Britain’s economy is now in recession, the Bank of England has said, as it raised interest rates to tackle the worst bout of inflation for 40 years.
A majority of the Bank’s nine-member monetary policy committee (MPC) voted to increase the key base rate by 0.5 percentage points to 2.25% – its highest level since 2008 – judging that the risks of inflationary pressures becoming entrenched outweighed the short-term dangers to the economy.
With soaring energy bills and the rising cost of a weekly shop forcing households to rein in their spending, Threadneedle Street said the economy was heading for a second consecutive quarter of falling output.
After a 0.1% drop in gross domestic product in the three months to June as the economy slumped into reverse, the Bank said a further 0.1% decline could now be expected in the third quarter amid a slump in consumer spending and weaker activity for manufacturing and construction.
It said the fall also reflected a smaller-than-expected bounce back from the additional bank holiday for the Queen’s platinum jubilee, as well as the impact from businesses closing their doors in a mark of respect for the state funeral this week.
Three members of the MPC voted for an increase of 0.75 percentage points, five backed a half-point rise and one pushed for a more limited quarter-point move.
The City had been braced for at least a half-point increase, with financial markets betting on a rise of 0.75 percentage points to match the sharp increase from the Federal Reserve on Wednesday as the US central bank pushes to squeeze inflation out of the world’s largest economy.
Three members of the MPC – Dave Ramsden, one of the Bank’s deputy governors, and the external members Jonathan Haskel and Catherine Mann – pushed for a tougher 0.75 point increase owing to mounting concerns about inflation becoming entrenched.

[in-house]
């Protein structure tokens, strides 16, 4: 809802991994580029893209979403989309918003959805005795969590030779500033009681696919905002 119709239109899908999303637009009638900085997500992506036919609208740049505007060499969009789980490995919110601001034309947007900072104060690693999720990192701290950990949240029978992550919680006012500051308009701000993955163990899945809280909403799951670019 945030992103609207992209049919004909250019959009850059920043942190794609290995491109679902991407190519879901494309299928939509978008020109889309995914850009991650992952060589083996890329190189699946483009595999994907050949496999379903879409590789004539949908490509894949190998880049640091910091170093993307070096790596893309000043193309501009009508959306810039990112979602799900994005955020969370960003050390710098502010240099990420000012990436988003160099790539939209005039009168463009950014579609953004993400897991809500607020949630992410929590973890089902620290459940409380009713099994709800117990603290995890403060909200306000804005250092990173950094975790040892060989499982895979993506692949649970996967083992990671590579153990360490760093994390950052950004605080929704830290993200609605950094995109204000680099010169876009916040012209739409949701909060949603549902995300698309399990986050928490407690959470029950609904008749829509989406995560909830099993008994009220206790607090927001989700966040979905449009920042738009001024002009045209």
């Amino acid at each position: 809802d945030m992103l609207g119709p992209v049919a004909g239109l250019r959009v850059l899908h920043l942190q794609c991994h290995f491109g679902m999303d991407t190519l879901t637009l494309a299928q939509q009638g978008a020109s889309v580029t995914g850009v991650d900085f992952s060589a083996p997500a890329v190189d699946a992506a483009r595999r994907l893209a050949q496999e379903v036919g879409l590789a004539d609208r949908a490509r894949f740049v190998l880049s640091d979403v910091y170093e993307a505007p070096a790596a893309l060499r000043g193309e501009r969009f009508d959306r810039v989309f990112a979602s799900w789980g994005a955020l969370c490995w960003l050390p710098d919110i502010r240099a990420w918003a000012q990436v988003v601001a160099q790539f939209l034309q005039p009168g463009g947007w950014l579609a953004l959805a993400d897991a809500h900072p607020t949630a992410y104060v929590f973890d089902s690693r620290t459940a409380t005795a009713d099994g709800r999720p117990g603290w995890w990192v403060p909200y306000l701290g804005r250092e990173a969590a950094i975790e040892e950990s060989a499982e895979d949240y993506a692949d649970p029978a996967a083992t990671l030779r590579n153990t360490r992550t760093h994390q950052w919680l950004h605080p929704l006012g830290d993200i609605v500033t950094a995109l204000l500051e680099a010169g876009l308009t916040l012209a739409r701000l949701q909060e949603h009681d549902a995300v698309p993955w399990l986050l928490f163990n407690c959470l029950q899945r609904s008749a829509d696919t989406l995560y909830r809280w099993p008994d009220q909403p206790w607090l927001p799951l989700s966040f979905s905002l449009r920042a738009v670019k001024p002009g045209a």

The majority of the MPC, including the Bank’s governor, Andrew Bailey, voted for a half-point increase, while the rate-setting panel’s new external economist, Swati Dhingra, pushed for a smaller quarter-point rise in reflection of concern over the deteriorating strength of the economy.
The decision comes a day before the chancellor, Kwasi Kwarteng, announces the details of the government’s energy price guarantee and a package of sweeping tax cuts expected to cost more than £150bn to kickstart economic growth and shield households from soaring bills.
The Bank said the energy price guarantee would act to prevent a higher peak for inflation, with the headline rate expected to peak just below 11% this autumn. Although the consumer prices index eased slightly from 10.1% in July, reaching 9.9% in August, it remains at a level not seen since the early 1980s and is almost five times the Bank’s 2% target rate.
However, the Bank warned the impact of the government’s support measures risked adding to inflationary pressure. “While the guarantee reduces inflation in the near term, it also means that household spending is likely to be less weak … this would add to inflationary pressures in the medium term.”
In a further move to tackle inflationary pressures the Bank announced it would start actively selling £80bn of UK government bonds bought under a quantitative easing scheme used since the 2008 financial crisis to support the economy. It aims to reduce its portfolio of gilts to £758bn over the next two years.